The Twilight of Britain Cultural Nationalism, Multi-Culturalism and the Politics of Toleration
"Betts is to be commended on his careful and insightful elucidation of the complex and novel sets of dilemnas now facing the British people at a time of superficial calm masking serious divisions."--Albion
The erosion of British sovereignty, national identity and culture, the subversion of its history and traditions, and the demoralization of its institutions and public services, are a source of increasing unease to many. The process began, Betts argues, with the end of the colonial empires. Since the beginning of the last decade, concern about the consequences has been heightened by global instability. The demise of the Communist empire, the rise of national independence movements, and the eruption of long standing and bitter ethno-national conflicts have resulted in a mass migration of economic refugees and asylum seekers to Britain and other Western nations.
In Britain, public attitudes are ambivalent. In part this is a consequence of the promotion of the myth of the multiracial Commonwealth, the regional devolution of the United Kingdom, and the transition from a European Economic Union into a politically federalized European super-state. Britain's national interests have become secondary to those of the United Nations and an inchoate and unwilling international community. Influenced by an outmoded UN Convention on Refugees and the lack of a consistent immigration policy and failure of those immigration controls that do exist, gradual but major political, social, and cultural shifts have occurred without the express consent of the majority of the British electorate. Virtually all public debate by the government and by politicians on these issues has been taboo, effectively silenced by fear of being accused of xenophobia, discrimination, and racism. The result is cynicism and disenchantment with the political process as a whole.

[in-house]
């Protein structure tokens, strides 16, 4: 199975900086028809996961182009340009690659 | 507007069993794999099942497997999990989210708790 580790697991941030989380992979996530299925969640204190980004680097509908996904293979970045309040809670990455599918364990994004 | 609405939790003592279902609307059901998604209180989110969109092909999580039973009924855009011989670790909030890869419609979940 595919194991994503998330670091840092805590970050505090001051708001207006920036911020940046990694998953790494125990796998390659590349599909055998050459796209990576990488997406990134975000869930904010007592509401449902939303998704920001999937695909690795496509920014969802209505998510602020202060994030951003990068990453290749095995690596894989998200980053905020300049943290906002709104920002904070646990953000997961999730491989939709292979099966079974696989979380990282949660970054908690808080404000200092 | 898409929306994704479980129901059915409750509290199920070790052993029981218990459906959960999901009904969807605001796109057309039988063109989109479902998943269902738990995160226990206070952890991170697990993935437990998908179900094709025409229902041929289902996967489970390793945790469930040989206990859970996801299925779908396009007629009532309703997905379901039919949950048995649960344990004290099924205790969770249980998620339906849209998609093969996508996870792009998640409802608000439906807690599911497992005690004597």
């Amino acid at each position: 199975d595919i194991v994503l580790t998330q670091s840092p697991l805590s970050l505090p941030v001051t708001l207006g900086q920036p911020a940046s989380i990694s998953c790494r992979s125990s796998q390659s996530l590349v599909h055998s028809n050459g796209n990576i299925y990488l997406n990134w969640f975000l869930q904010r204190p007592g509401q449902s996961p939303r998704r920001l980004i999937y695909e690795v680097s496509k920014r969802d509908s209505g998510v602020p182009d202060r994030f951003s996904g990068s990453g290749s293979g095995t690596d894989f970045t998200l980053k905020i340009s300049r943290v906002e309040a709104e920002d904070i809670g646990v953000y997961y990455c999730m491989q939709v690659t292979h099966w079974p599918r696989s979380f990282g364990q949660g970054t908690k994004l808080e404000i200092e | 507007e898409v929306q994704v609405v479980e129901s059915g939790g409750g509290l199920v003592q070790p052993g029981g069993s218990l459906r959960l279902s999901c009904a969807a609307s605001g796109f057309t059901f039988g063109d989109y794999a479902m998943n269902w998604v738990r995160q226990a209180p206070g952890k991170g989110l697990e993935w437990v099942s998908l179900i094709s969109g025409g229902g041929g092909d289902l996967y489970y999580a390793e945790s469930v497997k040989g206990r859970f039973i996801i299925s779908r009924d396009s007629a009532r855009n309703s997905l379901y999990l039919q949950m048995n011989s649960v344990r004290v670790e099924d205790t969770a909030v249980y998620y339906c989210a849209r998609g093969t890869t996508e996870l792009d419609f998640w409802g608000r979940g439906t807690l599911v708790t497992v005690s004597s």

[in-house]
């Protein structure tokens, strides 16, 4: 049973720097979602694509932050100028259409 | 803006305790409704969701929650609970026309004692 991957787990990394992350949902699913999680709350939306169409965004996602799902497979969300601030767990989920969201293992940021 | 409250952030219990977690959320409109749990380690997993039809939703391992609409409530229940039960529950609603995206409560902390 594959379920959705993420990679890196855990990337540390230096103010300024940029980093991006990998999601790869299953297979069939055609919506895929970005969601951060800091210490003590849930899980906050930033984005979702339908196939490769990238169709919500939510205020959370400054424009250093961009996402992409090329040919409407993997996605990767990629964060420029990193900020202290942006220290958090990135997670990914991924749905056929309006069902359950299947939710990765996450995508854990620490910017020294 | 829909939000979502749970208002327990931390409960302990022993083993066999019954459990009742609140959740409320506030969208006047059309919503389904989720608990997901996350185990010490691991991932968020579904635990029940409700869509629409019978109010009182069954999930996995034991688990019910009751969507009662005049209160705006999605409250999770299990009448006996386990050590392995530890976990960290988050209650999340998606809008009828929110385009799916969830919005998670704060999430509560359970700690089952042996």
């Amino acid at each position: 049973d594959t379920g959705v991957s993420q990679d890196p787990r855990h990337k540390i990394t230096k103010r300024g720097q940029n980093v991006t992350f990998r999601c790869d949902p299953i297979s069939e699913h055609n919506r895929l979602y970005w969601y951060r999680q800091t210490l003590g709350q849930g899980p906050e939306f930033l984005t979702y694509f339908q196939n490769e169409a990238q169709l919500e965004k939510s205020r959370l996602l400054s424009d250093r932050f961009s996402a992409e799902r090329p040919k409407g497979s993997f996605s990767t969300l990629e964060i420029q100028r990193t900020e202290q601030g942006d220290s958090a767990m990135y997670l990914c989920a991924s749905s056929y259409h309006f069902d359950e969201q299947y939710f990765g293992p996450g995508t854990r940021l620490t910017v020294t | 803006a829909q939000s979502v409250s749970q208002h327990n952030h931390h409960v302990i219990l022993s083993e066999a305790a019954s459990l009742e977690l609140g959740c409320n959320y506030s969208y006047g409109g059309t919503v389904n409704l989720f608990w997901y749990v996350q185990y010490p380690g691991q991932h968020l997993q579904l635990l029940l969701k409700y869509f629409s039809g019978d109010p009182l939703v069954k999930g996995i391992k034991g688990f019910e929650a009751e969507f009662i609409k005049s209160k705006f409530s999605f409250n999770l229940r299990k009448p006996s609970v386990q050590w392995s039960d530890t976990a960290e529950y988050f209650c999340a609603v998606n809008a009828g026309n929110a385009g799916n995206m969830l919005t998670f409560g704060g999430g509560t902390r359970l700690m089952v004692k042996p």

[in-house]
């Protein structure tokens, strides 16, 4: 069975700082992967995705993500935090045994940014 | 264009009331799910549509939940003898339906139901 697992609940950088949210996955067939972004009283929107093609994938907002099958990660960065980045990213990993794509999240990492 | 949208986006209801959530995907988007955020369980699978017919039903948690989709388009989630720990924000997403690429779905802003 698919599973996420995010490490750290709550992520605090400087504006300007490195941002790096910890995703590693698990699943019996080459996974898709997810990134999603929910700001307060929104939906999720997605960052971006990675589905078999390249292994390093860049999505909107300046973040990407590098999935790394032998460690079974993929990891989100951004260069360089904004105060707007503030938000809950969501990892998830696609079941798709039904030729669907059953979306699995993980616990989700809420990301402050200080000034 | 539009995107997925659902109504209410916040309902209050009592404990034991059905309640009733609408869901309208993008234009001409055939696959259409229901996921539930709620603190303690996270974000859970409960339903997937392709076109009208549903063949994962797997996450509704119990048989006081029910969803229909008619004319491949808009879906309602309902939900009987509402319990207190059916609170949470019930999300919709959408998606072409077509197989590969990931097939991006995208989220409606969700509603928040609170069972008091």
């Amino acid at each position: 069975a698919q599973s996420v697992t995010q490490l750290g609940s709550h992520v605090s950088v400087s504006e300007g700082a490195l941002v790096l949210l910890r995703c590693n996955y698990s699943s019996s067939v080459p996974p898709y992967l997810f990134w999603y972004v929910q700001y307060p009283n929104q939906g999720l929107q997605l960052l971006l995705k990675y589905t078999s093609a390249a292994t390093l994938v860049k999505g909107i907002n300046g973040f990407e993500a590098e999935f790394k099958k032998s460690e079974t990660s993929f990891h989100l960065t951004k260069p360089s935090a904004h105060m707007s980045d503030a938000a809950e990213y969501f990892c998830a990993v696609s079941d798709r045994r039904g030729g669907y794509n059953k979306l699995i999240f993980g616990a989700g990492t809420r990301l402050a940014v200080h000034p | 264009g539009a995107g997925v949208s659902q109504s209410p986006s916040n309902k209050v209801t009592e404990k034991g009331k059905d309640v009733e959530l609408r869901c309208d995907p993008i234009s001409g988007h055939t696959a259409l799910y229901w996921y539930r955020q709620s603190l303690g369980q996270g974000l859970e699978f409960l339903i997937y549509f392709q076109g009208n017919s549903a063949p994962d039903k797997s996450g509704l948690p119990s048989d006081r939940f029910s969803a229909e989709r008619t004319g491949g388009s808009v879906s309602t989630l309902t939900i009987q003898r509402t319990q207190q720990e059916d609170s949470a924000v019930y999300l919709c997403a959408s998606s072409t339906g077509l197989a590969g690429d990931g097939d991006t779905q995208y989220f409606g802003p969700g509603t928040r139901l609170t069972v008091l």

Betts's objective is to promote responsible and informed discussion of these issues. In the absence of this, he warns, we risk the twilight of a harmonious British society, diminished pride in British institutions and national identity, and competing and conflicting separatist ethnic, racial, and cultural claims. Twilight of Britain will be of interest to general readers, those interested in modern Britain and Europe, as well as sociologists, political scientists, and philosophers.
G. Gordon Betts was educated in the Universities of Cambridge, Birmingham, Greenwich, and Kent at Canterbury. He is a chartered chemical engineer, having spent his professional career with a major British oil company in the petrochemical industry.